The Iron Bowl: College Football’s Greatest Rivalry

Will Miller, Staff Reporter

Most households in Alabama give their allegiance to one of two college football mainstays in the state. 

Whether it’s to the crimson and white of Alabama, or the navy blue and orange of Auburn, that allegiance makes up the majority of the fabric of sports in the state. 

“I think the Iron Bowl stands as the Southern rivalry that people hold up to show the example of SEC football,” said Joe Gaither, the brand manager of Tide 100.9 in Tuscaloosa. “When others tout Ohio State versus Michigan, we have the Iron Bowl. There’s no other matchup like it. It determines feelings in a state for 12 months.” 

Like any rivalry, the Iron Bowl carries its share of heart-pounding drama. The most recent example was in the 2021 playing of the game, when Heisman winner Bryce Young led a 97-yard drive in under two minutes to silence Jordan-Hare Stadium and tie the game. Four overtimes later, Alabama had snatched one of the hardest-fought wins in the Nick Saban era and kept its national title hopes alive. 

It was the first time the historic rivalry was ever played beyond 60 minutes. 

Each November, that same intensity is on full display. Alabama leads the Iron Bowl all time, with 48 wins to Auburn’s 37. This year, the game returns to Bryant-Denny Stadium in Tuscaloosa, where the Tigers have not won since another hallmark moment in the game’s storied history, 2010’s “Camback.” That season, No. 1 Auburn roared back from 24-0 down to win by a single point, breaking the heart of the crimson-clad crowd.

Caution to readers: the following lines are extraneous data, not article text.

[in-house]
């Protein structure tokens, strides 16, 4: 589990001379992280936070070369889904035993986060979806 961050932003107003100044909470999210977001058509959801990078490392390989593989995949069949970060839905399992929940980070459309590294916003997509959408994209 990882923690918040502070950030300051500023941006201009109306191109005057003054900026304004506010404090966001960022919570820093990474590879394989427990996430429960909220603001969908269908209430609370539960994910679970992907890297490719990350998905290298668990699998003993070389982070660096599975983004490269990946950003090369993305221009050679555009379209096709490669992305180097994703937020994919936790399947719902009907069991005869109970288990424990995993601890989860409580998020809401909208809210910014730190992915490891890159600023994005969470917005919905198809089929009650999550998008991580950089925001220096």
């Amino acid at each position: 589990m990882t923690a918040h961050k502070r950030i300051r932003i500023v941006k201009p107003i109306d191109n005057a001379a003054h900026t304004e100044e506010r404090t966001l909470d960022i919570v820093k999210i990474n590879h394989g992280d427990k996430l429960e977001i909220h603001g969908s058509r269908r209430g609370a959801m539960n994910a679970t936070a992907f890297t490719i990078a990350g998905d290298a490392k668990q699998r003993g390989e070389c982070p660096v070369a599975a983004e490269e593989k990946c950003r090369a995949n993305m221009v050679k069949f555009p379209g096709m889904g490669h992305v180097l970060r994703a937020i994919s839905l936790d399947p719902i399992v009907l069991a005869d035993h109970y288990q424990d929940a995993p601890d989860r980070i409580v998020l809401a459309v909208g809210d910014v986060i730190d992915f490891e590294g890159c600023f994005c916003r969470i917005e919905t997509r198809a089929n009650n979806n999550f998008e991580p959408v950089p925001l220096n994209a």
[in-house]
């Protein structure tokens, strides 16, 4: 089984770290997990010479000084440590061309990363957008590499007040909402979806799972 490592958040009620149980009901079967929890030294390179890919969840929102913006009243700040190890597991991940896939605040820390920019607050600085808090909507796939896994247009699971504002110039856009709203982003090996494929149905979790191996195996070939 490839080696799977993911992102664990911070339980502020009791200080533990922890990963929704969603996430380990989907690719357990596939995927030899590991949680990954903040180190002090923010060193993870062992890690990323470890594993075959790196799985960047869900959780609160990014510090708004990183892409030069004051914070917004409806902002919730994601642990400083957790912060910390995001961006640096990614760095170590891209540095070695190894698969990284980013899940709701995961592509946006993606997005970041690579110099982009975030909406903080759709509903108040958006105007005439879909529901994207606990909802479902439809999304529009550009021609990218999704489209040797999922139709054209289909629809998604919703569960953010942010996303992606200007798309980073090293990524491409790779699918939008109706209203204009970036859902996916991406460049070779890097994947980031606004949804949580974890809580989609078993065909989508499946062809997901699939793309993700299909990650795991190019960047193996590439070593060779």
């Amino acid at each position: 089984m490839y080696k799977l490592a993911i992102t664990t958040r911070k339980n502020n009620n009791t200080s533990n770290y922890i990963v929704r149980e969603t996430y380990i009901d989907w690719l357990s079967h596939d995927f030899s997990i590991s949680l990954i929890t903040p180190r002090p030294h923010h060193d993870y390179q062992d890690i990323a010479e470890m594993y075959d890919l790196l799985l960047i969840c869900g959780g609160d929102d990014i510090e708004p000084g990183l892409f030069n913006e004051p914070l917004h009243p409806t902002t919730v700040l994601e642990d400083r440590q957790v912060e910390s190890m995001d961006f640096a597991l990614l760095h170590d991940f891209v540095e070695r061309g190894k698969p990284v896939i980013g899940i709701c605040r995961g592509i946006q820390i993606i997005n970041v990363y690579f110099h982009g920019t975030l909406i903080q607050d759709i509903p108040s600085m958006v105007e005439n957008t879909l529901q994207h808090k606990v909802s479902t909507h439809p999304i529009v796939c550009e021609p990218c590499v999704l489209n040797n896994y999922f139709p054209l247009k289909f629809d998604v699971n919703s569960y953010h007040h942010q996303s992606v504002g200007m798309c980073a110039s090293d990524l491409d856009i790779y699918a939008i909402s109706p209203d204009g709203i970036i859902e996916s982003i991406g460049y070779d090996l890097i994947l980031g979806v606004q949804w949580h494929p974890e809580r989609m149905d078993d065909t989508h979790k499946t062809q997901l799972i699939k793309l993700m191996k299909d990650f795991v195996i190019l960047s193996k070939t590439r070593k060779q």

The 2010s have featured their share of these moments — the four overtimes, the “Camback,” 2013’s “Kick Six,” 2014’s 99-combined-point extravaganza and so much more. 

“I grew up in Alabama, so I know how big it is to everybody in the state of Alabama,” kicker Will Reichard said. “Our entire team knows how important it is to our fans, but it’s also really important to us.”  

“It’s a huge game, not only for me, but for this entire facility, the entire state of Alabama,” offensive lineman Javion Cohen said. “Everybody knows the implications of this game, regardless of the record, regardless of where we are, we all know that this is a game you want to win.” 

The Crimson Tide has won two straight Iron Bowls. Every year since the start of the 2010s, save for 2014, 2017 and 2019, has seen the winner go on to play in the national title game. The game has left its mark on two college towns, and untold millions of fans around the southeast and the country. 

“It means a lot to a lot of people,” Cohen said.  

“Many of the best memories are tied to Iron Bowl wins and losses,” Gaither said. 

Since 2010, Alabama has won eight times in the Iron Bowl, to four for its bitter rival. The victories and defeats are so much more than a statistic. On multiple occasions, the winner of the game would set themselves up to play for the SEC title. Auburn won the most recent time that happened, but Alabama still raised the national championship trophy at season’s end.  

The game brings out the fire from within its players, too. Some regard the 2010 comeback as Cam Newton’s Heisman moment. Some regard the 2021 comeback as Young’s. John Metchie’s Crimson Crane celebration, which he put on display after last season’s improbable win, has become a staple among Alabama fans. Ja’Corey Brooks’s clutch touchdown grab from Young helped turn him into a household name. 

The competition, unpredictable nature, pageantry and impact of the Iron Bowl make it like no other sports contest, at any level. The captivation it generates within an entire state — and beyond — is unrivaled. The game is so much bigger than wins and losses. The game, by some standards, is the very pinnacle of sports in Alabama. 

There’s nothing like the Iron Bowl — one of the greatest rivalries in all of collegiate athletics, and an unmatched part of Alabama lore. 

Questions or comments? Email Austin Hannon (Sports Editor) at [email protected]